Abstract 2

1 Introduction. 3

2 Code Description. 3

3 Project Objectives. 4

3.1 WP1: Improvement to the MPI buffers. 7

3.2 WP2: Efficient Memory Usage. 8

3.3 WP3: Validation. 8

4 Project Outcomes. 8

4.1 Improvement to the MPI Communication. 8

4.2 Asynchronous Communication for Complex Geometries. 11

4.3 Efficient Memory Usage. 11

4.4 Updating the OpenMP. 11

4.5 Validation. 12

4.6 Compiler Performance Comparison. 13

5 Example Simulations. 15

5.1 High Pressure Turbine. 15

5.2 Low Pressure Turbine. 16

5.3 Rim Seal 17

5.4 Labyrinth Seal 17

6 Conclusions. 18

7 Acknowledgements. 18

8 References. 19


Enhancement of a high-order CFD solver for many-core architecture


Lucian Anton, Ning Li and Phil Ridley,

Numerical Algorithms Group Ltd,

Wilkinson House, Jordan Hill Road,

Oxford, OX2 8DR, UK

August 6, 2012




In turbomachinery design, Reynolds averaged Navier-Stokes (RANS) models commonly encounter problems when dealing with turbulent flows dominated by unsteady features such as convecting wakes, large scale separations and complex vortical structures. These render both RANS and unsteady RANS theoretically questionable, even for basic jets. On the other hand, Large eddy simulation (LES) is showing tremendous promise, because the turbulent flow structures are fully resolved numerically, rather than approximated (as in the case with RANS).  However, LES requires the use of meshes of the order of 100 million grid points, in order to capture the intricate turbulent flow structures. For typical simulations for fourth order space-time correlations of turbulent fluctuations, long run times (>12hrs) are also required. The aim of this project is to improve the performance of the structured CFD code BOFFS, for better use of many-core HPC architectures. The work will target the MPI communications for the inter block transfers, achieve better memory utilisation and improve the use of OpenMP for the intra block computations. The overall goal of the work will be to enable realistic turnaround times for very high resolution, high-order LES by using BOFFS with more than 100 million grid points with thousands of processing cores on HECToR.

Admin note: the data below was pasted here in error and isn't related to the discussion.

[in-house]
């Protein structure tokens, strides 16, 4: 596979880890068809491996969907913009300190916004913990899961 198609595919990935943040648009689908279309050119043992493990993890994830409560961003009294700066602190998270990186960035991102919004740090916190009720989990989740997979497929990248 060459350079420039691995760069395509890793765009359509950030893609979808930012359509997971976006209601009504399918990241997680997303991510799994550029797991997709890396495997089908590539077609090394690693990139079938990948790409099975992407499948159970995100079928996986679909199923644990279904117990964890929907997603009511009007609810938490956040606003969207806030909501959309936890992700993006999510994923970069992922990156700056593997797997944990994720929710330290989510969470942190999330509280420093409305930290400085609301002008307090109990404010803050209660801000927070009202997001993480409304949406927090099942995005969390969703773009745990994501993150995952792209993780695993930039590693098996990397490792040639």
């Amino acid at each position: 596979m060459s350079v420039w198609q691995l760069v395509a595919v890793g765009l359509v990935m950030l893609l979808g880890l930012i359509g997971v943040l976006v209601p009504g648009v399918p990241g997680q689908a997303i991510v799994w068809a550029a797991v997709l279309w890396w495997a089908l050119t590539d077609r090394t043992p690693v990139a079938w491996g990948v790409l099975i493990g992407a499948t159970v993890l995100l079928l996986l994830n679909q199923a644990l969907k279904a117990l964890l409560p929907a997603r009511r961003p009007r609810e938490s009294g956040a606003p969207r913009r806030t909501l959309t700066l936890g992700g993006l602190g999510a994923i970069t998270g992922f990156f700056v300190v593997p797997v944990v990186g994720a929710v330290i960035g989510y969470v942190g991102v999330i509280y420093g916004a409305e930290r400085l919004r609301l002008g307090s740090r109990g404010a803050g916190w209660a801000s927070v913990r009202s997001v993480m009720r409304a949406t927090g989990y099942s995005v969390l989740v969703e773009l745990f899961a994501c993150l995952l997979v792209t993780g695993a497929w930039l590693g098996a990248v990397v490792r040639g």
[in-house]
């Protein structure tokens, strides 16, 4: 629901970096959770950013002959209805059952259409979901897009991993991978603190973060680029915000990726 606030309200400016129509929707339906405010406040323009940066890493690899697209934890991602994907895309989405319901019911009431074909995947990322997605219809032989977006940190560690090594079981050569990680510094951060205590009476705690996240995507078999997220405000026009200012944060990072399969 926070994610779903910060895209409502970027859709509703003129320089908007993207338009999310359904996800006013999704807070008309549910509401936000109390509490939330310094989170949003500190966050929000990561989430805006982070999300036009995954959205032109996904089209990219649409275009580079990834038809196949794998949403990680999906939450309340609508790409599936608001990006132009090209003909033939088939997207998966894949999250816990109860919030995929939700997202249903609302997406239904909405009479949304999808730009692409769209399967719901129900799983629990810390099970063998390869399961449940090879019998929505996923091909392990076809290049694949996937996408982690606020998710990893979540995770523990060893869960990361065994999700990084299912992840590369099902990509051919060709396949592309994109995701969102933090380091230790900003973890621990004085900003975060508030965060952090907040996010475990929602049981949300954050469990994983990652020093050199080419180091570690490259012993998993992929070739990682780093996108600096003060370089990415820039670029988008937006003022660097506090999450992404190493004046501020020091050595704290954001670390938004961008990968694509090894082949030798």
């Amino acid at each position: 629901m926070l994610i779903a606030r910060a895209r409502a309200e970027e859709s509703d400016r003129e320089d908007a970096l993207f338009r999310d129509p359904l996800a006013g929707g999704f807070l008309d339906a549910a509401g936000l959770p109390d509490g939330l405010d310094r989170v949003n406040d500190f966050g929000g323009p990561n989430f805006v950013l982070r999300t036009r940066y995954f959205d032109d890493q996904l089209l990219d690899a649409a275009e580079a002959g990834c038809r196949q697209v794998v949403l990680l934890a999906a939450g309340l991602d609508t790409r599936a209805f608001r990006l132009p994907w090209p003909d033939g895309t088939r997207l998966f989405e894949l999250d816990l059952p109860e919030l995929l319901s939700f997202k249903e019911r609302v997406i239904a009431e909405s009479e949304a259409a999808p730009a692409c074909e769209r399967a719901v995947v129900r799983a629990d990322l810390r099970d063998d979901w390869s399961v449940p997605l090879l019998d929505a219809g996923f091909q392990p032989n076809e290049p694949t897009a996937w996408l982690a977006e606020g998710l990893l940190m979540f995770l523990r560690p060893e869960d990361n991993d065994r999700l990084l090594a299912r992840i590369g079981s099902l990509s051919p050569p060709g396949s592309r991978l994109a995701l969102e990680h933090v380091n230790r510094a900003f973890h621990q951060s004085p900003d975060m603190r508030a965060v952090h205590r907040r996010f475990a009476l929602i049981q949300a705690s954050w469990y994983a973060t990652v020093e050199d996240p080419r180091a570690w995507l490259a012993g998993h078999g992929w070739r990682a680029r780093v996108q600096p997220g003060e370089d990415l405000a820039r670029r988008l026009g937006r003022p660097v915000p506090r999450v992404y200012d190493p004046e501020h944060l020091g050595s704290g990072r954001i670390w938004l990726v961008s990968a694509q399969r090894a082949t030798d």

1 Introduction


For unsteady turbulent flows, Reynolds averaged Navier-Stokes (RANS) models commonly encounter problems when dealing with turbulent flows dominated by unsteady features such as convecting wakes, large scale separations and complex vortical structures.  Examples of these are gas turbine blade shroud flows, hub cavity/endwall regions, internal turbine blade cooling passage flows and cutback trailing edge zones.  Also, many internal air system cavity flows are highly turbulent. These render both RANS and unsteady RANS theoretically questionable. Even for basic jets the poor performance of RANS models is well documented in [1][2]. 


On the other hand, Large eddy simulation (LES) is showing tremendous promise.  This is because the turbulent flow structures are fully resolved numerically, rather than their effect on the mean flow being approximated (as in the case with RANS modelling). However, the principal difficulty in using LES is the mesh size, needed to capture the intricate turbulent flow structures, this is usually the order of at least 100 million grid points.  This becomes especially important close to walls where turbulent eddies are anisotropic and streak-like structures exist.  To resolve these structures incredibly fine grids are required in the streamwise, normal and especially spanwise directions.  For the acoustic LES work performed at the Whittle Laboratory at the University of Cambridge, fourth order space-time correlations of turbulent fluctuations are needed.  As part of assembling the spectral information (both acoustic and turbulent) long run times are needed to accurately resolve low frequency components, these are usually more than 12 hours. Such run-times typically involve the consumption of 5,000 kAUs per job on HECToR Phase 3.